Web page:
July 7, 2022

Collision with reality

An academic supporter of euthanasia thinks again
This
is what Professor Margaret Battin, of the University of Utah, wrote
in her book on euthanasia:
"We
firmly believe that physician-assisted death should be one — not the
only one, but one — of the last-resort options available to a
patient facing a hard death. We agree that these options should
include high dose pain medication if needed, cessation of
life-sustaining therapy, voluntary cessation of eating and drinking,
and terminal sedation."
 

That was in 2004. On November 14
last year, her husband,
Brooke Hopkins, a
retired English professor at the same university, collided with
another bicyclist and broke his neck. He is now paralysed from the
neck down. It gave his wife a different perspective on end-of-life
care. As she told the
Salt Lake Tribune,
it "has presented me more than an intellectual challenge to the
views I’ve been defending over the years. It is a deeply personal,
profoundly self-confronting challenge."

Battin knew that her husband would
want to live, even if he were paralyzed, and she respected his choice
from the moment of the accident. In fact, he told the
Tribune
that even in his darkest moments, he had a fierce desire to live,
seeing his limitations as an "adventure." Within a few days
of the accident her family had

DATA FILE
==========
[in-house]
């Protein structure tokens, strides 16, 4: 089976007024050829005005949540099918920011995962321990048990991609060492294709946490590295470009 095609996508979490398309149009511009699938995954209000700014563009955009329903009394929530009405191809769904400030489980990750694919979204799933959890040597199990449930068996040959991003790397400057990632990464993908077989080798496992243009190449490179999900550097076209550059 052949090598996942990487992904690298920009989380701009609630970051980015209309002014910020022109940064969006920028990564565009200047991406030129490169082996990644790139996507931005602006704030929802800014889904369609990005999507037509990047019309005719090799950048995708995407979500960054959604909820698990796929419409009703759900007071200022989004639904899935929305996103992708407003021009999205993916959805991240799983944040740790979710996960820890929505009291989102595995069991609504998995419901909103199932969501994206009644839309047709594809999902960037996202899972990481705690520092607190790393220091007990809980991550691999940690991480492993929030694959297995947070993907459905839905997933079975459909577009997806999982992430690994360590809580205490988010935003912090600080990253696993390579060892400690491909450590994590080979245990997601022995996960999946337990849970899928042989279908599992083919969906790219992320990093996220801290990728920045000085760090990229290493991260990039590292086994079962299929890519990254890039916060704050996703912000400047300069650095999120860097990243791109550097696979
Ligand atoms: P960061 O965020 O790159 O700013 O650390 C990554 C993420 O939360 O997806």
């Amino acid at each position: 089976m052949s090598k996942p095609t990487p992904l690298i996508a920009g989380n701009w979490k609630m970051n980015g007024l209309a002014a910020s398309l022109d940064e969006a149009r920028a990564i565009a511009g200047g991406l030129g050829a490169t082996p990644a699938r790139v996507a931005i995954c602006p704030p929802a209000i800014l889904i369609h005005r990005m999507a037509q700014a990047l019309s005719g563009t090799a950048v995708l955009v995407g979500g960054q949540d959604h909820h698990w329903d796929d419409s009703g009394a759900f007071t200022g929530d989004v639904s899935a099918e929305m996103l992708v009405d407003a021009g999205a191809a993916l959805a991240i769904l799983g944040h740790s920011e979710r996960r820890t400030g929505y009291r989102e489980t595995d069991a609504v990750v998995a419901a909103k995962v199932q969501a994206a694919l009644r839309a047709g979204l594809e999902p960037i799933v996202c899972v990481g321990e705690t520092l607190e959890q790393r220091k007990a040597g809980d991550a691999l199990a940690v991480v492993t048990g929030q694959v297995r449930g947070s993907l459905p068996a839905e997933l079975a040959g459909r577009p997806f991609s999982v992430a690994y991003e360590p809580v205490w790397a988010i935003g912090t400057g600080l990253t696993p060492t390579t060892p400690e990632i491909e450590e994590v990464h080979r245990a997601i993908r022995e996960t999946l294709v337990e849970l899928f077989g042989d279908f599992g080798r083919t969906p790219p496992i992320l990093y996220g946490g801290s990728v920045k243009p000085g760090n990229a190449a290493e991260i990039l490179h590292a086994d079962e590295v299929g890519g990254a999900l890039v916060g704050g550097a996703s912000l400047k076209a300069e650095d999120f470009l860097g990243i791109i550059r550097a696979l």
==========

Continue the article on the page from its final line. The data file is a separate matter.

created
a blog
where
they pass on news of his progress and reflect upon living with
disability.

Battin
is still teaching medical students. When one of them said that life
with a feeding tube and ventilator was not worthwhile, she reflected
that her beloved husband owed his life to them. "Part of me
wants to go back and look again at anything I’ve ever written,"
she says. "I don’t know whether I’d tear it all up. I don’t even
know how I would make it more nuanced in academic presentation,
’cause there’s no way to explain it." ~ Salt Lake Tribune, June
2

One thought on “Collision with reality

  1. I guess where “cold, material” reasoning ends is where love begins. There are many inexplicable aspects of love. Some people think it necessary to extinguish that side of themselves to promote something that they think is clinically and seeming materially correct. But truth, spirit, goodness…and love is much more than what is material. We need mind and heart to “reason” things out. My two cents.

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